As someone that manages more than one Instagram account as part of my job, I’ve always known that for social media management, hashtags are useful and that I should be using them – but I didn’t really know how or why. On top of that, posting on Instagram is just a facet of the work I do, and I don’t have any time to manually create strategies each time I make up a new post.
It wasn’t until after the Flick team explained to me, did I understand how useful hashtags are in terms of gaining traction and reaching my target audience, but also how to effectively pick the right ones. I broadly work in the fashion industry, and so was blindly making up random fashion-related hashtags – without even knowing that #fashion was being posted over 350,000 times, daily by people competing for the same audience. It frustrated me because I didn’t realize that I should be optimizing my hashtags, so I was just continuously trying to a) think of new hashtags and b) not seeing results.
If this sounds like a familiar story then this guide might be interesting for you. Or, if you’re not sure about hashtags at all, this should be able to bring you up to speed. This is aimed towards social media managers and coordinators who are in the same position I was in – you know hashtags are important, but you don’t really know how to use them effectively.
What hashtag types are most applicable to you?
There are a lot of different types of hashtags out there. And, it’s helpful to be aware of the ones that will work for you if you are managing a social media account.
One of the most important hashtag types if you are representing a brand, is, you guessed it – branded hashtags. The beautiful thing about branded hashtags is that they have more than one use-purpose. First and foremost, they help you store content related to either a specific campaign or just your brand in general. Beauty brand Glossier use their branded hashtags really well and managed to go viral with #topshelfie, which encouraged their customers to share snaps of their bathroom top shelves. They are also a way to encourage your audience to share posts about your brand, engage with you, and create content that you might want to highlight or repurpose later on. If you’re having a slow day and don’t know what to post, you can head to your branded hashtags to pick a piece that will spotlight a customer of yours – it’s like an image bank for your brand.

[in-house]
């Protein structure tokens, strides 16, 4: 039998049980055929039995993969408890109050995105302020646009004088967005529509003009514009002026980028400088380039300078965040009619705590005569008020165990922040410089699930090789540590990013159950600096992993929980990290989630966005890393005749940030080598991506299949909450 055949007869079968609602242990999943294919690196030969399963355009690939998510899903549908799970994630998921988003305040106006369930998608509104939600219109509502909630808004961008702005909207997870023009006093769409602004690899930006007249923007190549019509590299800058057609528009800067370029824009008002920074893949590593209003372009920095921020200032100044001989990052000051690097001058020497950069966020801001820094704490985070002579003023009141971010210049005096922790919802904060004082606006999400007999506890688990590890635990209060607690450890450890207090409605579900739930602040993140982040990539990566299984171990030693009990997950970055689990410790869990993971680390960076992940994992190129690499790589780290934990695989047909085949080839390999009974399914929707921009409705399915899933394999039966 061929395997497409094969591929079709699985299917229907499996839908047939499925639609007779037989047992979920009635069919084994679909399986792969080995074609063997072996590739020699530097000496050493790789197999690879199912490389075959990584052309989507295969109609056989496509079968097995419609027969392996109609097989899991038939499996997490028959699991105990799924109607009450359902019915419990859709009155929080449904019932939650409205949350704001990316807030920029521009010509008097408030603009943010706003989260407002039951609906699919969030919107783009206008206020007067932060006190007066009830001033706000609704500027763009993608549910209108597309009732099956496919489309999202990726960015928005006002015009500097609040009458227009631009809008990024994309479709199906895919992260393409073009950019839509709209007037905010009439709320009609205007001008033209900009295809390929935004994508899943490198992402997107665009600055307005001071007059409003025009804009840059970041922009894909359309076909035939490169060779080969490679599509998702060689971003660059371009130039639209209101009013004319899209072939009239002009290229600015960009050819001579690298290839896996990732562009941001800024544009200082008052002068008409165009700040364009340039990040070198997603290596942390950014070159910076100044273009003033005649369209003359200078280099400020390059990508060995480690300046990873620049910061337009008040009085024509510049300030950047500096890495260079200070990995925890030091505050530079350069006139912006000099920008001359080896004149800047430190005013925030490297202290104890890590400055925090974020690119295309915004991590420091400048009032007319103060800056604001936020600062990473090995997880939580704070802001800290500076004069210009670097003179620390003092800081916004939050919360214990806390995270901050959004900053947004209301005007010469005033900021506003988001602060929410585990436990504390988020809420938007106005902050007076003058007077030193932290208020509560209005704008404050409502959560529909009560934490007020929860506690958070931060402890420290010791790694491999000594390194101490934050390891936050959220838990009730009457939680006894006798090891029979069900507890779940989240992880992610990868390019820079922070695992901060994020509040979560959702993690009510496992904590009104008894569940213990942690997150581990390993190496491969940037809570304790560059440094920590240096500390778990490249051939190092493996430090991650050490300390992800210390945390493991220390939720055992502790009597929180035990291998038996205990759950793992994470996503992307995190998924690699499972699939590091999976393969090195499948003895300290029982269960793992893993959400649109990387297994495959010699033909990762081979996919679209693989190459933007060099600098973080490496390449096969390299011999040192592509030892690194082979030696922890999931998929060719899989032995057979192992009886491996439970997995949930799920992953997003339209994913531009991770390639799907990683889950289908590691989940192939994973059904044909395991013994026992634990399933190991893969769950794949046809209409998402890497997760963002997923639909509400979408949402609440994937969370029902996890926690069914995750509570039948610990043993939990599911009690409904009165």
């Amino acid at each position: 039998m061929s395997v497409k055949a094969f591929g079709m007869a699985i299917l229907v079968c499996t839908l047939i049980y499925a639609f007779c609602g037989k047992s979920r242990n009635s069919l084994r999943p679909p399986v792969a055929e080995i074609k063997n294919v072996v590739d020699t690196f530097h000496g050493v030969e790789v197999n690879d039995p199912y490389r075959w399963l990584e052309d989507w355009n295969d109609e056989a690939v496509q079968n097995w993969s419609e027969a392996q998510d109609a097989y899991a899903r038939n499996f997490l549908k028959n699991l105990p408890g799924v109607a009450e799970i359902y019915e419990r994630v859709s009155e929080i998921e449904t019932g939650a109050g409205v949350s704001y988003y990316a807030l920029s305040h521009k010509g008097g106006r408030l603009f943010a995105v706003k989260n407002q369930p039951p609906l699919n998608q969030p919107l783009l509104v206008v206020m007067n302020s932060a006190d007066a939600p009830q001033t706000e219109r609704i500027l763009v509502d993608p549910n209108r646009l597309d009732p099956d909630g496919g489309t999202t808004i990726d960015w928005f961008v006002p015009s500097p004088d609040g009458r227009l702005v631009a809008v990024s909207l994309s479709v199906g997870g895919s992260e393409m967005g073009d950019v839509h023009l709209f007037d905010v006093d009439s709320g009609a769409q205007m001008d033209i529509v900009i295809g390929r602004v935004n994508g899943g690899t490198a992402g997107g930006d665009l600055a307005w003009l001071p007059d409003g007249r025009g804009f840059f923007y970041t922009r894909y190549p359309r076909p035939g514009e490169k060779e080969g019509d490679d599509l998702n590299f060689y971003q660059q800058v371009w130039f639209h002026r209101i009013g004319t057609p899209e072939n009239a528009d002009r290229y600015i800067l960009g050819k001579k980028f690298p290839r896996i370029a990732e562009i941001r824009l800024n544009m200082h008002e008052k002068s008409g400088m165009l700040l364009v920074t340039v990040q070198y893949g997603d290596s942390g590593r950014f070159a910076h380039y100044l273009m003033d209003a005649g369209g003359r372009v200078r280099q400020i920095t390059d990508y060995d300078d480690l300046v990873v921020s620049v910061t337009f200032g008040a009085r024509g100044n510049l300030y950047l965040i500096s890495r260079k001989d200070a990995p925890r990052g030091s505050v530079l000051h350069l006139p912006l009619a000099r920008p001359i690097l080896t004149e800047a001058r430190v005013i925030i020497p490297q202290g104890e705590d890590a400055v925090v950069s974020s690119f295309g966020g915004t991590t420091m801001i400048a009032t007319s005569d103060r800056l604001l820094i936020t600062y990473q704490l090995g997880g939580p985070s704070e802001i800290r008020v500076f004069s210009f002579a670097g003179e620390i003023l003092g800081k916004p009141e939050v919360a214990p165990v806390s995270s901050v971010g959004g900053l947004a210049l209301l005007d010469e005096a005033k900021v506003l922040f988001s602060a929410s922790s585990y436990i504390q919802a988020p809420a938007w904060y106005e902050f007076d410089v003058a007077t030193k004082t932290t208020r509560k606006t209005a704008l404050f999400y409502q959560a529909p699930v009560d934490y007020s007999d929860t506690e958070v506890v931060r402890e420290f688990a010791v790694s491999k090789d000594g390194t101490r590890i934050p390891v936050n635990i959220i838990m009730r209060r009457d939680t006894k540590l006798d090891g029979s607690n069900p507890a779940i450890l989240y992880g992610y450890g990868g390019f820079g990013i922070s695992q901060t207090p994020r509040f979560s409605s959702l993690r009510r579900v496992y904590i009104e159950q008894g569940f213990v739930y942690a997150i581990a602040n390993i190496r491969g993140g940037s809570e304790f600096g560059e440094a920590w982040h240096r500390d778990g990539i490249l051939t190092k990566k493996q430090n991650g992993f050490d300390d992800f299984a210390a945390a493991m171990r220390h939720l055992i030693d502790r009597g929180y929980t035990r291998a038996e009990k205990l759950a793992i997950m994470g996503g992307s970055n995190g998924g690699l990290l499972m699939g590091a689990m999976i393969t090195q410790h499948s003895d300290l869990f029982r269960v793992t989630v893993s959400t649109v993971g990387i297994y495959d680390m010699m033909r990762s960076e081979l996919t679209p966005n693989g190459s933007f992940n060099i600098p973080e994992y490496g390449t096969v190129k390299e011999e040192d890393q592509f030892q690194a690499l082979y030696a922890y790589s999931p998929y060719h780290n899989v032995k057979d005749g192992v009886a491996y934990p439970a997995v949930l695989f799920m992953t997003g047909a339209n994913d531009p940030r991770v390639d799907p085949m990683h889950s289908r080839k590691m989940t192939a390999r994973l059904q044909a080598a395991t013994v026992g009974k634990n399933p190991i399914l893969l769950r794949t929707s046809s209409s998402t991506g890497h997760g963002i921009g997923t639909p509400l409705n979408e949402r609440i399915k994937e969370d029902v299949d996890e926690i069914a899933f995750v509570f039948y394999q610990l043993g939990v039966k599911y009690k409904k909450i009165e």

Product-specific hashtags are also really great if you are selling a product, or representing a brand. You might think about your main product offering and consider the hashtags related to that, so that if someone is searching for that type of product – your images will appear. For example, if you are a provider of tech solutions software, you might look at hashtags relevant to this, and more specifically your type of product.
Location-based hashtags are also really useful if you are trying to reach a target audience in a specific area, or just want to communicate with people where you are based. This is useful if your brand frequently hosts live events in specific areas, and wants to attract an audience that will engage and attend. If you are a beauty brand based in Dubai you might pick hashtags like ‘#makeupartistDubai’, ‘#Dubaibeautybrand,’ or ‘Dubaibeautyjunkie.’
Finally, audience-specific hashtags are also important when it comes to social media management and hashtag types. These are based on what your target audience would be searching, so you’ve got to do a little research and prediction here. However, a lot of the time it’s common sense. If you are a beauty account, you probably want to reach people searching for things relating to that topic like #makeuptips or #beautyhacks. Try and put yourself in the mind of your target audience or customer persona.
If you take a look at Flick’s Complete Hashtag Guide, you can see more hashtag types that are useful when it comes to the categories you should be using in your posts. These are just a few, and depending on the brand you represent, some will be more applicable than others.